SPOKANE, Wash. -- Spokane Detectives were granted an arrest warrant this week for a decades old murder. The suspect died as they made arrangements to take him into custody.

Deputies believe 85-year-old Duke Pierson murdered 31-year-old Dorothy Fielding back in August of 1967. Her body was discovered in a shallow grave near 7-Mile ORV Park. Investigators say Dorothy was an employee of the same Rosaurs where Pierson was the security manager and coworkers reported Duke spending a lot more time with Fielding weeks before her disappearance. 

Dorothy had been getting handwritten notes and flowers in her car for days before she disappeared which she had said scared her, according to police. 

Detectives believe Pierson, a former Spokane County deputy, is also tied to the deaths of two other women.

Ruby Lampson was 47-years-old when she was reported missing on June 6, 1967. Detectives say she too was linked to Pierson. Her skeletal remains were also found in a shallow grave near the 7-Mile ORV park, close to where Dorothy was found. Detectives aren't sure how either woman died. 

Cold Case: Killer's ex-wife

Along with the arrest warrant for Dorothy's murder, detectives say they were reviewing the death of Ruby and Pierson's wife, Sandra Pierson. 

Police say Sandra was 33-years-old when she was found dead in a parked car inside the family garage. Reports say she was found with a hose leading from the exhaust pipe to the rear window of the car but while the garage contained a lot of exhaust, the engine was off and the gas tank half full.

They were never been able to determine why the engine wasn't running. Sandra's autopsy showed she was about 20 weeks pregnant at the time.

Sandra died in September of 1967; one month after Dorothy's disappearance and three months after Lampson's.

And now, for the first time, we're hearing from a fourth woman involved with Pierson during those crucial years. She was with Pierson off and on for several years, and married him after Sandra's death. The trauma of it all has left her in a very dark spot. She's asked we do not identify her.

She says she feels lucky to have survived her relationship with Pierson.

"I feel very lucky," she said. "Very lucky to be alive. I have a purpose, I'm trying to make something good of this."

And that's why she's speaking out.

"I want to help somebody else, other girls," she said. "Just talking about him, even now, all these years later, makes me tremble."

The woman met Duke in the 60's while working at a local café. She says he would come in dressed in his deputy uniform. She says he was shy but charming.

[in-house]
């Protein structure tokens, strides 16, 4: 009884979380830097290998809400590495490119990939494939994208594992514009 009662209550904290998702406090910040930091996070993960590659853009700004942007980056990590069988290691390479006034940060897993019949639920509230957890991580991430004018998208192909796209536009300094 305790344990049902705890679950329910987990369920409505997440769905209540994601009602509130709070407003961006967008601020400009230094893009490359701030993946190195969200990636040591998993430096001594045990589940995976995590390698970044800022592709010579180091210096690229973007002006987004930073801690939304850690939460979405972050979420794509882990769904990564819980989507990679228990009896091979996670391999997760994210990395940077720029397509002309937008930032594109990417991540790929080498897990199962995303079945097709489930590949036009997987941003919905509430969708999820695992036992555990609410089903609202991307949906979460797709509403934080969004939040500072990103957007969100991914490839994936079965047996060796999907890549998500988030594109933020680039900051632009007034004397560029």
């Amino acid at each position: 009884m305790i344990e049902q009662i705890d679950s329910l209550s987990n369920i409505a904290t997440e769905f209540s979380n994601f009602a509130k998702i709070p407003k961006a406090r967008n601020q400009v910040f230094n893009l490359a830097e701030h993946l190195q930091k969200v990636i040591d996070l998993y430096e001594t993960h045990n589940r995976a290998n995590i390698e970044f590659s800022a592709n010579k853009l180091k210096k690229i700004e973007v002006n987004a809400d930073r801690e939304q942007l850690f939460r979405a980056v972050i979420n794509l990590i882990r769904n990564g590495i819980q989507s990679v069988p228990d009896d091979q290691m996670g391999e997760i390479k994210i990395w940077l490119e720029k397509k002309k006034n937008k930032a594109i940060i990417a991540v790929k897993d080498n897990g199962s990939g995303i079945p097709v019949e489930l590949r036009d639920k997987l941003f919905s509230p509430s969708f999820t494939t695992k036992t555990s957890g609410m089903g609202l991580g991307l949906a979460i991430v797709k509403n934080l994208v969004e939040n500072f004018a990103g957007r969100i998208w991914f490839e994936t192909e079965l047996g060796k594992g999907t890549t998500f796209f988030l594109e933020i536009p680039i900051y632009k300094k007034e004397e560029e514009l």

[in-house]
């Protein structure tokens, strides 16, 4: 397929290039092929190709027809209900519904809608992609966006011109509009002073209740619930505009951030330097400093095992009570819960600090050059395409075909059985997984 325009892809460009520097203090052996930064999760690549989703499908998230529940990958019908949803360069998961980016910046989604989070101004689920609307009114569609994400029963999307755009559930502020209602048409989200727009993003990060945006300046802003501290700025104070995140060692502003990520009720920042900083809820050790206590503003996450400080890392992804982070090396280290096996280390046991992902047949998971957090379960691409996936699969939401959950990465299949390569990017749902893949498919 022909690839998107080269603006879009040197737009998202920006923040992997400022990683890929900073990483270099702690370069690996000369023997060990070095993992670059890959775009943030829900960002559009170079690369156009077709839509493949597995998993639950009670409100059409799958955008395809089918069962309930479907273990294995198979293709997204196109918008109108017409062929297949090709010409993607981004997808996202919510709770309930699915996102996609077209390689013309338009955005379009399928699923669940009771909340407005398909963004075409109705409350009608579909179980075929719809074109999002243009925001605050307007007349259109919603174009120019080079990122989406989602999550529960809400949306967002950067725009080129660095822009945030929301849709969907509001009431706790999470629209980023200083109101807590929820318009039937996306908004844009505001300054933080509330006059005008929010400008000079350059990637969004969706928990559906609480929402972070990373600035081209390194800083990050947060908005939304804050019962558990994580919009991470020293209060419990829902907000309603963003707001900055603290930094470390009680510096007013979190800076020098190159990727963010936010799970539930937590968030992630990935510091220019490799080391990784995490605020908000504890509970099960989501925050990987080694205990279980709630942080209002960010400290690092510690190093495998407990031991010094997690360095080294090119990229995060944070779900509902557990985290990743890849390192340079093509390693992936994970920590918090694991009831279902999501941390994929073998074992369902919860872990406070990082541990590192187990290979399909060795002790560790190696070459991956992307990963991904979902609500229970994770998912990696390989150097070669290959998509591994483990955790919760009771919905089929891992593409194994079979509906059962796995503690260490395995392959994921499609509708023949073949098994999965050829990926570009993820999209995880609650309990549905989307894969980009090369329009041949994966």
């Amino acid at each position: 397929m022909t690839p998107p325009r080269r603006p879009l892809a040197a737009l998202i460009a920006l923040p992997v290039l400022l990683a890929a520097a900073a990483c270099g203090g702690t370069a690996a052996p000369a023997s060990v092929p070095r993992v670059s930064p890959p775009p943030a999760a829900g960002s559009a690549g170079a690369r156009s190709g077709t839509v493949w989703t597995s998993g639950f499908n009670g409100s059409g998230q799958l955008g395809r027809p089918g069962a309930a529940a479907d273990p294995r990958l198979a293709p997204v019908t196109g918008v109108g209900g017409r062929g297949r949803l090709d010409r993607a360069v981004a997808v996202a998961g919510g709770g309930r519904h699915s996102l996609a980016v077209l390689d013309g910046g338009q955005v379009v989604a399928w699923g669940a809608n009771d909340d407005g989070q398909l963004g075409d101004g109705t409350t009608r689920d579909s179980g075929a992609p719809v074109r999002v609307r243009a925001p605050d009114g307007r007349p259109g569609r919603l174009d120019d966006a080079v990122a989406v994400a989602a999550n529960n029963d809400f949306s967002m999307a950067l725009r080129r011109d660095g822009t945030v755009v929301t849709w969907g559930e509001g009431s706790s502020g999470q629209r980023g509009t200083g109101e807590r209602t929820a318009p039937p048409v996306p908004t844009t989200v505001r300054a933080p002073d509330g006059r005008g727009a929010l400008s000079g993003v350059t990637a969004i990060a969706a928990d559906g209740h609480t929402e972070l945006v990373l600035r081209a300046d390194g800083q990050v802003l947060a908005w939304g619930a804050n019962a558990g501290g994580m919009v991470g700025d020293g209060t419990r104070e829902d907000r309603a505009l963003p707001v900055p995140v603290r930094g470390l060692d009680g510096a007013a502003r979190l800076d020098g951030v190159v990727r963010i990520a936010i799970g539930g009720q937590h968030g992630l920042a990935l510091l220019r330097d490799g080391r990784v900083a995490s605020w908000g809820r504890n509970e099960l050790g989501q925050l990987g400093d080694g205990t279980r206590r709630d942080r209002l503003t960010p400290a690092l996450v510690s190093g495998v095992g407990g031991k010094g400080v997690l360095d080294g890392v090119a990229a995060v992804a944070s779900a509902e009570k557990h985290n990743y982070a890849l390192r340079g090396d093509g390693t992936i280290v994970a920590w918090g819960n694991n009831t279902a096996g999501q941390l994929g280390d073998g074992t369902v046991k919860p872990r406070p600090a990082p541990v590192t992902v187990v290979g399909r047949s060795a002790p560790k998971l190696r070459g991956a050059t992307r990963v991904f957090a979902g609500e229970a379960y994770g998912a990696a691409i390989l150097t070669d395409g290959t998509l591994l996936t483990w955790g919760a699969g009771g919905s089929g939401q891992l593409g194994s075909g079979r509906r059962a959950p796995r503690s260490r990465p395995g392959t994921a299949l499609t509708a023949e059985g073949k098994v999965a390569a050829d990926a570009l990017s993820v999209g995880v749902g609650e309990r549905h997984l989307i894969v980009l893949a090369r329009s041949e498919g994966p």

"He was very attentive and sweet," she said of their courtship. "He took me out places. He was always doing stuff for me, but it was like he had a split personality. He could be so kind, so considerate and then there was terror."

The terror came when she tried to leave him.

"He always told me, if I decide I don't want you anymore, no one else can have you either," she said. "He'd say, 'but don't worry, it won't hurt. I'll make sure it doesn't hurt you.' When I asked what does that mean, he said, 'you don't want to find out.'"

The couple had been together off and on and got married shortly after his wife died. She said she initially viewed him as a grieving husband, but quickly feared there was much more to the story.

"He hypnotized me, he hypnotized his daughter," she said. "He even did it to my sister. At first I thought, he can't hypnotize me, but he did. My sis and I put it together, that's what he did with Sandy. I know he did."

She says Pierson was so effective at hypnotizing women, they would lose control of themselves.

"Speaking from experience, yes," she said.

The woman says she and Pierson talked about one of his alleged victims after her body was found.

"It really got to me," she said. "I said something about it to him one time and he just laughed."

The woman left Pierson multiple times, but he always found a way to get her back.

"I put a restraining order on him while I was working downtown," she said. "One day, he called me and said a restraining order isn't going to stop me if I decide to take care of you. I moved a couple of times. I didn't want him to know where I was. I was scared."

She still isn't sure how, but eventually, she broke free. He agreed to a divorce. But while he was out of her life physically, the terror of him consumed her every single day. She says when the Spokane County detective reached out to her to say they were close to arresting him for murder, she

"When he called me, I was shook up so bad, he couldn't even understand me," she said. "I went in to talk to (the detective) in person. So much of this stuff, I buried. I just buried it. It hurt too much. It scared me too much."

The woman helped detectives put pieces into place and strengthened their case against her ex-husband. She says it's nothing short of disappointing that Pierson died before he could be arrested.  

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